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I am doing a grid search for model fits to data. At each point of the grid (let's say a 2d parameter space) I have a value for the statistic

$\chi^{2} = \sum_{i}\frac{(O_{i}-E_{i})^{2}}{dO_{i}^{2}}$

where $O_i$ are observed data points, $E_i$ the model values and $dO_i$ the (generally different) errors on the observed values.

How do I find a confidence interval (let's say the 68% interval) around the minimum value that I find?

To my understanding, standard $\chi^{2}$ only works if the errors are approximately Poissonian.

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  • $\begingroup$ I think that the assumption is that $O_i$ is Poisson and $\chi^2=\sum_i \frac{(O_i-E_i)^2}{E_i}$? $\endgroup$
    – user83346
    May 29, 2017 at 13:49
  • $\begingroup$ Right. But what if that condition is not met? I'm supposing one has to resort to sampling methods. $\endgroup$
    – user1991
    May 29, 2017 at 14:26
  • $\begingroup$ Your formula for $\chi^2$ is very different from the one in my comment, the denominator is very ''strange'', it should be $E_i$. Usually, if the $E_i$ are all over 5 then the variable can be approximated well by $\chi^2$. $\endgroup$
    – user83346
    May 29, 2017 at 16:19
  • $\begingroup$ If the denominator is replaced by $\mathrm{Var}(O_i)$ it would be more general. My question is whose confidence interval you want to get? $\endgroup$
    – user158565
    May 29, 2017 at 18:18
  • $\begingroup$ Ultimately a confidence interval for the two estimated parameters. This should follow from a contour in the $\chi^{2}$-space as in the following paper, the only difference being that the errors in the paper are manifestly Poissonian and mine are not: articles.adsabs.harvard.edu/cgi-bin/… $\endgroup$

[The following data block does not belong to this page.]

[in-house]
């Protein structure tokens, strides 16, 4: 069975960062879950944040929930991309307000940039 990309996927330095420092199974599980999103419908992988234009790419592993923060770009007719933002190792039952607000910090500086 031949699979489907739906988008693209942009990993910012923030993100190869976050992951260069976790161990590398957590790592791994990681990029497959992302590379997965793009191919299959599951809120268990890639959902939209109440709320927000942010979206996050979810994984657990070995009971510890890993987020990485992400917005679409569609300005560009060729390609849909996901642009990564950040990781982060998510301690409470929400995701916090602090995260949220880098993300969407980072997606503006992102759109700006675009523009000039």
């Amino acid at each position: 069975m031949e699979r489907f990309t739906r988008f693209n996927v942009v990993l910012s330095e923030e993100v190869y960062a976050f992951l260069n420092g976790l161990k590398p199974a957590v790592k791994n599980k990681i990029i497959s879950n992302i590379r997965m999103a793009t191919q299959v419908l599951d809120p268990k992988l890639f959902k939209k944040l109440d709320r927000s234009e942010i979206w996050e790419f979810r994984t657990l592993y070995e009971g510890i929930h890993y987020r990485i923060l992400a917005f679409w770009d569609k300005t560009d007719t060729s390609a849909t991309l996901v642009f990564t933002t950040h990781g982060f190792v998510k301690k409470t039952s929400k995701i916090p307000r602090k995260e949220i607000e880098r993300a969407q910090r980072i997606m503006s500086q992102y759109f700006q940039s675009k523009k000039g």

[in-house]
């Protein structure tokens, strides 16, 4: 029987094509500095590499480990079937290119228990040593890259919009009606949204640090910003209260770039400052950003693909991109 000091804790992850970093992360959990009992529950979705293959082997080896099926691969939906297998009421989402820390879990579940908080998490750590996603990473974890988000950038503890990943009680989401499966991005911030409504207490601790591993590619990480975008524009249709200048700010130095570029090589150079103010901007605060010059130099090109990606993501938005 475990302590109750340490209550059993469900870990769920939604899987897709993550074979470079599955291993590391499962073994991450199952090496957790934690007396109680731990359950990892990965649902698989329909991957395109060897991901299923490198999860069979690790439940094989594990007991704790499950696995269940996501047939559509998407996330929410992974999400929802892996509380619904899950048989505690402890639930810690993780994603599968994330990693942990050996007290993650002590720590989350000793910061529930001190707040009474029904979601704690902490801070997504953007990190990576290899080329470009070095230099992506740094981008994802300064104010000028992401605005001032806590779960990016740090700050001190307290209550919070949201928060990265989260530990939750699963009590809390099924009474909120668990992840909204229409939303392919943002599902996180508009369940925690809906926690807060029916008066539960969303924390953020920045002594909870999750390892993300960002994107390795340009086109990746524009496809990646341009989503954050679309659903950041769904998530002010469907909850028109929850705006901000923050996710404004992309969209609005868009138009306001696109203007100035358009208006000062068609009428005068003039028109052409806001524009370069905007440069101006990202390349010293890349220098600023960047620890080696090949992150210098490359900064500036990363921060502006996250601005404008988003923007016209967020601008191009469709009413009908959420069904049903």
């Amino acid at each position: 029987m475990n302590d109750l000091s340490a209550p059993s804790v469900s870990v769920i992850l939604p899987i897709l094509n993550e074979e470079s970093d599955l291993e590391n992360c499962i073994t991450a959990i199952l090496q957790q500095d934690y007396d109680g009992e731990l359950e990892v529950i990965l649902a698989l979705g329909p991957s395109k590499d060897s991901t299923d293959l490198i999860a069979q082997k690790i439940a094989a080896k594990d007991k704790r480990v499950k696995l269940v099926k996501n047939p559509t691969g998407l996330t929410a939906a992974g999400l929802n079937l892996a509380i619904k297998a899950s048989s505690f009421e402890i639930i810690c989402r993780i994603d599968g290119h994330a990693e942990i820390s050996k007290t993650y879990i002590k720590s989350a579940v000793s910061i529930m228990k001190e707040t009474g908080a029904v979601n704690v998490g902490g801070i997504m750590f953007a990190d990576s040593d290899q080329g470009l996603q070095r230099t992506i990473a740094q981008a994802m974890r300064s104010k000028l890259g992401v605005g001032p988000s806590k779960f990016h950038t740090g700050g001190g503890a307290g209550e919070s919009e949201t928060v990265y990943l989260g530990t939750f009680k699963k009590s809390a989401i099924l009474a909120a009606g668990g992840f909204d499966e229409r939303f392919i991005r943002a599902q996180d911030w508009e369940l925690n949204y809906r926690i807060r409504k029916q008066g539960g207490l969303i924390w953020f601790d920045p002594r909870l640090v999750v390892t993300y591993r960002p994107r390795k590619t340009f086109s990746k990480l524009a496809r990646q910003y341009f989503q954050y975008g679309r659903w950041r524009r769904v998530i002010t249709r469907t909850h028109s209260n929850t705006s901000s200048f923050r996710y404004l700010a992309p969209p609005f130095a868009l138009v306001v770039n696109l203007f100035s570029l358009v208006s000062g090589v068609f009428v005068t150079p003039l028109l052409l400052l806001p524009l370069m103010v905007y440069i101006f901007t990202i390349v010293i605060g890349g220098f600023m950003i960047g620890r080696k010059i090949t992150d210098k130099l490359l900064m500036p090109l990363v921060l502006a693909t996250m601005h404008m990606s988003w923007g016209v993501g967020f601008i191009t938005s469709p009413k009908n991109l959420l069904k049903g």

– user1991
    May 30, 2017 at 5:30

1 Answer 1

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$\chi^2$ is a valid statistic for any data where you expect the errors to be normally distributed. It is commonly used for counting data, where you expect poisson errors of order $\sqrt{O_i}$ (which become gaussian in the large count limit), but as @a_statistician notes the more general formula is $$\chi^2 = \sum_i\frac{(O_i-E_i)^2}{Var(O_i)}$$.

Restating your problem, it sounds like you have some model parameters, let's call them $\alpha$ and $\beta$, which are used to predict $E_i(\alpha,\beta)$, and some observed values $O_i$, along with some prediction about the size of errors, $Var(O_i)$. Therefore you can calculate $\chi^2(\alpha,\beta)$ as a function of $\alpha$ and $\beta$.

You have then (correctly) estimated $\alpha$ and $\beta$ by minimizing this function, and now want to obtain the confidence intervals for these estimates. As the paper you linked explains, one way to do this is to consider the parameters themselves to be free, and lookup to corresponding cumulative-probability function for a chi-squared distribution with that number of degrees of freedom (using one of the many handy tables available online).

For the example you gave, with two parameters, the 95% cumulative probability point is 5.991 (corresponding to (2,0.05) on the linked table). Therefore, one would call the 95% confidence region the set of all points $(\alpha, \beta)$ in parameter space such that

$$\chi^2(\alpha,\beta) - \chi^2_{min} < 5.991$$

For a good, well-constrained model, this should give you something fairly nice, like an ellipse. This ellipse corresponds to the covariance matrix for your parameters, as this article nicely explains, and therefore standard errors and other commonly used measures of uncertainty.

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